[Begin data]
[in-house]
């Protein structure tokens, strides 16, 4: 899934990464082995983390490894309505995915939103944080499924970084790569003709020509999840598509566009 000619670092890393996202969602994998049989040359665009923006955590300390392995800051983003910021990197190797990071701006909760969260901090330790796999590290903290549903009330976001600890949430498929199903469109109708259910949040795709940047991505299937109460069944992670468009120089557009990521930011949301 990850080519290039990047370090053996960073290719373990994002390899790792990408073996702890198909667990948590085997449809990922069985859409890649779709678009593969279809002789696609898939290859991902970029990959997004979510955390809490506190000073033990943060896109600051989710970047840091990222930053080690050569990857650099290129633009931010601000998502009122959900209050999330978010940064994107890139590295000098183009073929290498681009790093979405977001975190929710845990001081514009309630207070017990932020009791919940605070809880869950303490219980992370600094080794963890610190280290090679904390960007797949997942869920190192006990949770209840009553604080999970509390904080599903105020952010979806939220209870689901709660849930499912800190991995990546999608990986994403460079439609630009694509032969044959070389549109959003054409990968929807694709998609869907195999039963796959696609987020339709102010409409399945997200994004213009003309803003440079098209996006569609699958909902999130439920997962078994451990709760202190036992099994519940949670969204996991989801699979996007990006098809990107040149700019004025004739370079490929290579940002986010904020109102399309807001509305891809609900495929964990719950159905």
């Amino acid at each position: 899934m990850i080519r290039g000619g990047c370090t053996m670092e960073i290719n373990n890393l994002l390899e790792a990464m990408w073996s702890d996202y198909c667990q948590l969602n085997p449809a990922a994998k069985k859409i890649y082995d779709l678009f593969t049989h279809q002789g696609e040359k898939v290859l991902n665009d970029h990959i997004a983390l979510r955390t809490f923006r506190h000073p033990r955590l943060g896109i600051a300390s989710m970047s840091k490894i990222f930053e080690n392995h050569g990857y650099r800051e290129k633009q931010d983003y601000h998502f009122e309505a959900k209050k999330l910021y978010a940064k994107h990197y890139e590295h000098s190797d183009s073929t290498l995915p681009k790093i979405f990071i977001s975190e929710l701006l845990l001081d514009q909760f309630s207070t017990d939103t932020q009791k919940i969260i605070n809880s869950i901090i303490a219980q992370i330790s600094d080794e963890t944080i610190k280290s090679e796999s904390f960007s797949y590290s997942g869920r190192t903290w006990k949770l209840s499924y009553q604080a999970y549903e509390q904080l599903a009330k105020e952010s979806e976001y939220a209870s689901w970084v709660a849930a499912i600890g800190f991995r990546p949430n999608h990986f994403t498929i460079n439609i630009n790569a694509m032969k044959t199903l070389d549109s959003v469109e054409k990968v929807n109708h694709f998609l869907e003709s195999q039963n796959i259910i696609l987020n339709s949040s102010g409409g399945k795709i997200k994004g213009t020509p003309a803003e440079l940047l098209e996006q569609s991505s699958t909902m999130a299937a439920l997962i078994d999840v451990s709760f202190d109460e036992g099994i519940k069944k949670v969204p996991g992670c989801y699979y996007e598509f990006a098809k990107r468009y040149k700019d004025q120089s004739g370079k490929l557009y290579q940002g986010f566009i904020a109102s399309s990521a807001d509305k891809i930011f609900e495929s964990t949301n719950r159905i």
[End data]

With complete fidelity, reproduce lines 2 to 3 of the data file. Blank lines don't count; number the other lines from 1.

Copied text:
């Protein structure tokens, strides 16, 4: 899934990464082995983390490894309505995915939103944080499924970084790569003709020509999840598509566009 000619670092890393996202969602994998049989040359665009923006955590300390392995800051983003910021990197190797990071701006909760969260901090330790796999590290903290549903009330976001600890949430498929199903469109109708259910949040795709940047991505299937109460069944992670468009120089557009990521930011949301 990850080519290039990047370090053996960073290719373990994002390899790792990408073996702890198909667990948590085997449809990922069985859409890649779709678009593969279809002789696609898939290859991902970029990959997004979510955390809490506190000073033990943060896109600051989710970047840091990222930053080690050569990857650099290129633009931010601000998502009122959900209050999330978010940064994107890139590295000098183009073929290498681009790093979405977001975190929710845990001081514009309630207070017990932020009791919940605070809880869950303490219980992370600094080794963890610190280290090679904390960007797949997942869920190192006990949770209840009553604080999970509390904080599903105020952010979806939220209870689901709660849930499912800190991995990546999608990986994403460079439609630009694509032969044959070389549109959003054409990968929807694709998609869907195999039963796959696609987020339709102010409409399945997200994004213009003309803003440079098209996006569609699958909902999130439920997962078994451990709760202190036992099994519940949670969204996991989801699979996007990006098809990107040149700019004025004739370079490929290579940002986010904020109102399309807001509305891809609900495929964990719950159905």
């Amino acid at each position: 899934m990850i080519r290039g000619g990047c370090t053996m670092e960073i290719n373990n890393l994002l390899e790792a990464m990408w073996s702890d996202y198909c667990q948590l969602n085997p449809a990922a994998k069985k859409i890649y082995d779709l678009f593969t049989h279809q002789g696609e040359k898939v290859l991902n665009d970029h990959i997004a983390l979510r955390t809490f923006r506190h000073p033990r955590l943060g896109i600051a300390s989710m970047s840091k490894i990222f930053e080690n392995h050569g990857y650099r800051e290129k633009q931010d983003y601000h998502f009122e309505a959900k209050k999330l910021y978010a940064k994107h990197y890139e590295h000098s190797d183009s073929t290498l995915p681009k790093i979405f990071i977001s975190e929710l701006l845990l001081d514009q909760f309630s207070t017990d939103t932020q009791k919940i969260i605070n809880s869950i901090i303490a219980q992370i330790s600094d080794e963890t944080i610190k280290s090679e796999s904390f960007s797949y590290s997942g869920r190192t903290w006990k949770l209840s499924y009553q604080a999970y549903e509390q904080l599903a009330k105020e952010s979806e976001y939220a209870s689901w970084v709660a849930a499912i600890g800190f991995r990546p949430n999608h990986f994403t498929i460079n439609i630009n790569a694509m032969k044959t199903l070389d549109s959003v469109e054409k990968v929807n109708h694709f998609l869907e003709s195999q039963n796959i259910i696609l987020n339709s949040s102010g409409g399945k795709i997200k994004g213009t020509p003309a803003e440079l940047l098209e996006q569609s991505s699958t909902m999130a299937a439920l997962i078994d999840v451990s709760f202190d109460e036992g099994i519940k069944k949670v969204p996991g992670c989801y699979y996007e598509f990006a098809k990107r468009y040149k700019d004025q120089s004739g370079k490929l557009y290579q940002g986010f566009i904020a109102s399309s990521a807001d509305k891809i930011f609900e495929s964990t949301n719950r159905i």